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עמוד בית
Tue, 16.07.24

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June 2023
Reudor Grinberg MD, Sivan Perl MD, Itzhack Shpirer MD, Noam Natif MD, Benjamin D. Fox BM BS

Background: The DES-obstructive sleep apnea (DES-OSA) score uses morphological characteristics to predict the presence and severity of obstructive sleep apnea syndrome (OSAS).

Objectives: To validate DES-OSA scores on the Israeli population. To identify patients requiring treatment for OSAS. To evaluate whether additional parameters could improve the diagnostic value of DES-OSA scores.

Methods: We performed a prospective cohort study on patients attending a sleep clinic. Polysomnography results were examined independently by two physicians. DES-OSA scores were calculated. STOP and Epworth questionnaires were administered, and data on cardiovascular risk was extracted.

Results: We recruited 106 patients, median age 64 years, 58% male. DES-OSA scores were positively correlated with apnea-hypopnea index (AHI) (P < 0.001) and were significantly different between the OSAS severity groups. Interobserver agreement for calculating DES-OSA was very high between the two physicians (intraclass correlation coefficient 0.86). DES-OSA scores ≤ 5 were associated with high sensitivity and low specificity (0.90 and 0.27, respectively) for moderate to severe OSAS. In univariate analysis, only age was significantly correlated with the presence of OSAS (OR 1.26, P = 0.01). Age older than 66 years as a single point in the DES-OSA score slightly improved the sensitivity of the test.

Conclusions: DES-OSA is a valid score based solely on physical examination, which may be useful for excluding OSAS requiring therapy. DES-OSA score ≤ 5 effectively ruled out moderate to severe OSAS. Age older than 66 years as an extra point improved the sensitivity of the test.

October 2019
Galina Goltzman MD, Sivan Perl MD, Lior Cohen Mendel MD, Eyal Avivi MD and Micha J Rapoport MD

Background: C-reactive protein (CRP) blood level is associated with clinical outcomes of several diseases. However, the independent predictive role of CRP in the heterogeneous population of patients admitted to internal medicine wards is not known. 

Objectives: To determine whether single CRP levels at admission independently predicts clinical outcome and flow of patients in general medicine wards.

Methods: This study comprised 275 patients (50.5% female) with a mean age of 68.25 ± 17.0 years, hospitalized with acute disease in a general internal medicine ward. The association between admission CRP levels and clinical outcomes including mortality, the need for mechanical ventilation, duration of hospitalization, and re-admission within 6 months was determined.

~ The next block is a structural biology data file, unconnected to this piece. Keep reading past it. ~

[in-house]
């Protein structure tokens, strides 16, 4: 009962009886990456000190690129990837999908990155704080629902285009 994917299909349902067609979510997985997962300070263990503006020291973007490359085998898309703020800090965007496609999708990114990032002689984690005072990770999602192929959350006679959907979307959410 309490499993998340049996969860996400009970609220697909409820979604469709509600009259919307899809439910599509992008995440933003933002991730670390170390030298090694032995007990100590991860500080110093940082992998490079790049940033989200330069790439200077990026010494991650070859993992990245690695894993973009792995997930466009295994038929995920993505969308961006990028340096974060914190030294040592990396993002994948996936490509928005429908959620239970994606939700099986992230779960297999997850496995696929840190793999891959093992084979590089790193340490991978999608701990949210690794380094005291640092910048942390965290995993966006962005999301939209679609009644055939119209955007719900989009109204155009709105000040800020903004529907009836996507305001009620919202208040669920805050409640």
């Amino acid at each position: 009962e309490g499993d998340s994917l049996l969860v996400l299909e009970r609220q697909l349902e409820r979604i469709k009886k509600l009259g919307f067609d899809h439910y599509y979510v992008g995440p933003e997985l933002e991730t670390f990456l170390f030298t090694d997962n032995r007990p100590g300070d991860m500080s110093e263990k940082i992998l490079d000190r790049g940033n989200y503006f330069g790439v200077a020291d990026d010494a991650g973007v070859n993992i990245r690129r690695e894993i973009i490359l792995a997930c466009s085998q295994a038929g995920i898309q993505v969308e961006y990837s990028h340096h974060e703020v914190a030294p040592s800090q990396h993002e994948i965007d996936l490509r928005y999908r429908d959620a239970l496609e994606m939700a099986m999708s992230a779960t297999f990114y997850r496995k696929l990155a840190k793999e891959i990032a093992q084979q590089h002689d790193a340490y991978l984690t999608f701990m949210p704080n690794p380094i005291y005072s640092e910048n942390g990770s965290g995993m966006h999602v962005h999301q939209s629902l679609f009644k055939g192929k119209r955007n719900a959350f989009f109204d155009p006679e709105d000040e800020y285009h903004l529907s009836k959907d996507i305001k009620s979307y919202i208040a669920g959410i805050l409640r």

Results: A significant association was found between CRP increments of 80 mg/L and risk for the major clinical outcomes measured. The mortality odds ratio (OR) was 1.89 (95% confidence interval (95%CI, 1.37–2.61, P < 0.001), mechanical ventilation OR 1.67 (95%CI, 1.10–2.34, P = 0.006), re-admission within 6 months OR 2.29 (95%CI, 1.66–3.15 P < 0.001), and prolonged hospitalization >7 days OR 2.09 (95%CI, 1.59–2.74, P < 0.001). Lower increments of10 mg/L in CRP levels were associated with these outcomes although with lower ORs. Using a stepwise regression model for admission CRP levels resulted in area under the receiver operating characteristics curves between 0.70 and 0.76 for these outcomes.

Conclusions: A single admission CRP blood level is independently associated with major parameters of clinical outcomes in acute care patients hospitalized in internal medicine wards.

June 2016
May 2011
S. Perl, M. Goldman, M. Berkovitch and E. Kozer

Background: Diarrhea is a leading cause of child mortality worldwide. Rotavirus is one of the most common causes of severe diarrhea and dehydration in children.

Objectives: To compare the demographic, clinical and laboratory characteristics of patients with rotavirus gastroenteritis to those with other causes of gastroenteritis.

Methods: The medical records of children aged 0–18 years hospitalized with acute gastroenteritis in our facility between 1 January 2004 and 31 March 2006 were retrieved. Patients with rotavirus gastroenteritis were compared with patients who were rotavirus negative.

Results: The study group comprised 533 patients; 202 tested positive for rotavirus and 331 tested negative. Compared to patients with rotavirus-negative gastroenteritis, patients with rotavirus-positive gastroenteritis had a higher incidence of vomiting (185/202 vs. 212/331, 92% vs.  64%, P < 0.001), lethargy (67 vs. 51, 33% vs. 15%, P < 0.001), and dehydration (81 vs. 78 vs. 40% vs. 24%, P < 0.001). The need for intravenous rehydration therapy and the duration of hospitalization were higher in patients with rotavirus gastroenteritis.

Conclusions: Vomiting and dehydration are more common in hospitalized children with rotavirus gastroenteritis than in children with gastroenteritis due to other causes.
 

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